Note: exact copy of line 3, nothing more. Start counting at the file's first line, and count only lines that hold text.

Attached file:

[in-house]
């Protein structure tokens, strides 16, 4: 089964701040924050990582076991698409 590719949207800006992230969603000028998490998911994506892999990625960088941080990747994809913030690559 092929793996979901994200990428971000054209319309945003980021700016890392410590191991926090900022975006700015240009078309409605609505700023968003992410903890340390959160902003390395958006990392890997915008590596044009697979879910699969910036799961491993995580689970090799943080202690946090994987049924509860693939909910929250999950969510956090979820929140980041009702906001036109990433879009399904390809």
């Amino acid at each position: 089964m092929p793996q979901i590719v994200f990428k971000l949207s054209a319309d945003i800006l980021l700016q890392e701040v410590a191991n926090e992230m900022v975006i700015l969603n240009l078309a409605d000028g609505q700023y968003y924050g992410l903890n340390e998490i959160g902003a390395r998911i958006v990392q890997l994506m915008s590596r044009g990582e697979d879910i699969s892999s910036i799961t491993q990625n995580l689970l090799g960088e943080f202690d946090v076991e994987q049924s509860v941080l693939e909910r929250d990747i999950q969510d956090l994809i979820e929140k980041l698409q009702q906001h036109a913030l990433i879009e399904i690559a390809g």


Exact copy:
């Amino acid at each position: 089964m092929p793996q979901i590719v994200f990428k971000l949207s054209a319309d945003i800006l980021l700016q890392e701040v410590a191991n926090e992230m900022v975006i700015l969603n240009l078309a409605d000028g609505q700023y968003y924050g992410l903890n340390e998490i959160g902003a390395r998911i958006v990392q890997l994506m915008s590596r044009g990582e697979d879910i699969s892999s910036i799961t491993q990625n995580l689970l090799g960088e943080f202690d946090v076991e994987q049924s509860v941080l693939e909910r929250d990747i999950q969510d956090l994809i979820e929140k980041l698409q009702q906001h036109a913030l990433i879009e399904i690559a390809g």